"If you report isolates to the species level, you must do so for the Survey specimens as well," says Dr. Merrick. "But if the organism is one that you normally identify to genus or presumptive genus level on a patient sample—for example, grampositive bacilli resembling Corynebacteria—with referral to a reference lab for further identification if clinically indicated, it is acceptable to report likewise for a Survey specimen."

The relevant microbiology checklist question is MIC.00350, a Phase II question that asks, "Are organisms in proficiency testing specimens identified to the same level as those from patient samples?"

For the lab in vignette No. 2, Dr. Merrick would look closely at the Survey results and cite a deficiency only if this level of reporting was found to be a trend. "If this is a one-time event and the supervisor has a reasonable explanation for it, then I would make a recommendation only. But it’s certainly something to be taken very seriously."

A related microbiology checklist question, MIC.01100, asks, "For areas where graded proficiency testing is not available, are other procedures used to validate performance at least semiannually?" Examples include fastidious, difficult-to-grow microorganisms, such as Helicobacter pylori, or hazardous organisms, such as Coccidioides sp.

In those situations a laboratory must perform an alternative form of proficiency testing, Dr. Merrick says. That can include ungraded PT programs, split sample analysis with other laboratories, split sample with established in-house materials, or clinical validation by chart review. For more ideas on how to meet this requirement, he recommends a new NCCLS document, GP29-A, titled "Validation of laboratory tests when proficiency testing is not available."

3.  The laboratory has purchased a new bacterial antigen kit that contains positive and negative onboard controls. Staff members are uncertain about the level of complexity of the test system, and this information is not in the package insert. They are running positive and negative liquid QC with each new lot of kits.

There are two updated questions in the microbiology checklist about rapid bacterial antigen tests. One is MIC.21760, a Phase II question, which asks, "For direct bacterial antigen tests on patient specimens that do include internal positive and negative controls, and are not classified as high complexity under CLIA ’88, is a positive and negative external control tested with each new kit lot number or separate shipments of a given lot number?" High-complexity tests that include an extraction phase must be checked each day of use with a positive organism, Dr. Merrick says.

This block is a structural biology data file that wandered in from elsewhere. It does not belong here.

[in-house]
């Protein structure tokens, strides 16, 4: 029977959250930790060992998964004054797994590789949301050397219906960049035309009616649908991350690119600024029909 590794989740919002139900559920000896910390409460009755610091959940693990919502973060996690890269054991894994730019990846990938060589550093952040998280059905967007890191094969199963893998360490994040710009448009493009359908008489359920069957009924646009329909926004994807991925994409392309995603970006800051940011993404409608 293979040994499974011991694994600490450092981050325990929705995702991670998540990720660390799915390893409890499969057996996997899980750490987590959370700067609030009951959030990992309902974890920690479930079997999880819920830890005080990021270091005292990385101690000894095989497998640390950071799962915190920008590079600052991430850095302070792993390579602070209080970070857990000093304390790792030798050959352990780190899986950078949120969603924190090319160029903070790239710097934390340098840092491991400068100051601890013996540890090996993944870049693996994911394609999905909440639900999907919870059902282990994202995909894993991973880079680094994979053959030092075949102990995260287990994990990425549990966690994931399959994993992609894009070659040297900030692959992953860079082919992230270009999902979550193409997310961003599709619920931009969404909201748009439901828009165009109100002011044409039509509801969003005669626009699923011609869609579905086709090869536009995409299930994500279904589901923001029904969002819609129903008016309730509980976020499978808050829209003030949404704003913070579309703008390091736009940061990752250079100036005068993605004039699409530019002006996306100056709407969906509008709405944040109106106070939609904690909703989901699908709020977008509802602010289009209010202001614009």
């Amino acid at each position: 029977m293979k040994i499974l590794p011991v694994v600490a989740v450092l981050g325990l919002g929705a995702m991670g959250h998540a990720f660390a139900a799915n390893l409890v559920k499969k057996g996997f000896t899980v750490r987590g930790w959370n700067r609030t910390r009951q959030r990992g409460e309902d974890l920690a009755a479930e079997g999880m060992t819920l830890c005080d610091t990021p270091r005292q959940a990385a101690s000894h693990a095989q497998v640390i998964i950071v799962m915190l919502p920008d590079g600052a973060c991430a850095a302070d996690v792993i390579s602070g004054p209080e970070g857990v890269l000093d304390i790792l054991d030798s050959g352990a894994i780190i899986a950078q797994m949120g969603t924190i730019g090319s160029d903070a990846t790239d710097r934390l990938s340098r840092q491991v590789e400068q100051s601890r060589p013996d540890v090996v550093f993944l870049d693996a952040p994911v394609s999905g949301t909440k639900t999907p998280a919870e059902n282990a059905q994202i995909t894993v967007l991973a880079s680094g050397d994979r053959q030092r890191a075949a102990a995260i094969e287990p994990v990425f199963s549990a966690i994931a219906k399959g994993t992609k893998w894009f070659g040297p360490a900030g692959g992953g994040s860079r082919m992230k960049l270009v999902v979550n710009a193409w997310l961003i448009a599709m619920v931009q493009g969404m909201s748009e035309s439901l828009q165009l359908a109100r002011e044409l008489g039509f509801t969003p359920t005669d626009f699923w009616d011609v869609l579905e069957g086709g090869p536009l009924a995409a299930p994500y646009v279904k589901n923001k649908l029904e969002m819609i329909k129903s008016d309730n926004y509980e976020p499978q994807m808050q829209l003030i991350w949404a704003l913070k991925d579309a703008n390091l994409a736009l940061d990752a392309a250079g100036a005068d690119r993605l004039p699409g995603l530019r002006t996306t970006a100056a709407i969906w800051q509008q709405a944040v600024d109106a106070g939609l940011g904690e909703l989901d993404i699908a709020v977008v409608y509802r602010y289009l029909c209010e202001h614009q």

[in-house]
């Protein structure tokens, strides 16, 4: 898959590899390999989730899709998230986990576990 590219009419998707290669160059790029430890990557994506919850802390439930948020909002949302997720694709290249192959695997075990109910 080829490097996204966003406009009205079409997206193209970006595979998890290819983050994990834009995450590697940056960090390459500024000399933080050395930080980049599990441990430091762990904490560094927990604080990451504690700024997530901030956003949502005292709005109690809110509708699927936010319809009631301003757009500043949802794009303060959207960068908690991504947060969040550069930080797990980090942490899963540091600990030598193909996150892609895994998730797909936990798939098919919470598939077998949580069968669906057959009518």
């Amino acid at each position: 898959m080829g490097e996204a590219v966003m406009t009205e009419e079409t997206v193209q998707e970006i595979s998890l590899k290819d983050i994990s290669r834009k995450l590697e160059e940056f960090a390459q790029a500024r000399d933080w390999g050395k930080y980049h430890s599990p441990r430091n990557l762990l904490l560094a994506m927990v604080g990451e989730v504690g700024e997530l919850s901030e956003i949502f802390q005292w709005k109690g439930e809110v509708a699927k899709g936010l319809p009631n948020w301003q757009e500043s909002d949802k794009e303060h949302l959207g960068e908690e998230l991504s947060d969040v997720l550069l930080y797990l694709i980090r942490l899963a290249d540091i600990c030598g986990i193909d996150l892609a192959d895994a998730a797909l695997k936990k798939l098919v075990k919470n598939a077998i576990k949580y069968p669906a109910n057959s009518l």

The second is MIC.21770, also a Phase II question, which asks, "For direct bacterial antigen tests on patient specimens that do not include internal positive and negative controls, is a positive and negative control tested with each run of patient specimen?"

The laboratory must first determine the test’s complexity level. If the manufacturer hasn’t provided this information, it can be found on the Food and Drug Administration’s Web site. "In this case I would cite a deficiency until they have done that," Dr. Merrick says. If the test complexity is not defined, it becomes high complexity by default.

Another question that’s fairly new to the microbiology checklist and poses difficulties for labs, MIC.21620, a Phase II question, asks, "Are new reagent lots checked against old reagent lots or with suitable reference material before or concurrent with being placed in service?" Suitable reference materials include previously tested patient samples with known readings or control materials that have been tested on the old reagent lot. "The purpose of this parallel testing is to determine if a new lot has the same specificity and sensitivity as the last lot," explains Dr. Merrick. "This way if there’s a change in patient results over time, you know it is due to a change in the patient and not the sensitivity level of the new lot."

4.  The inspector reviews quality control records for the antimicrobial susceptibility tests and notes that a few weekly control tests are circled. The supervisor says these results were out of control, but when asked to provide evidence of corrective action, he says the control organism was faulty and a new one had been ordered. In the meantime, results from the susceptibility tests were being reported.

The relevant microbiology checklist question, MIC.21910, is a Phase II question that asks, "For antimicrobial susceptibility testing of either disk or dilution type, are control organisms tested with each new lot or batch of antimicrobials or media and each day the test is performed thereafter?"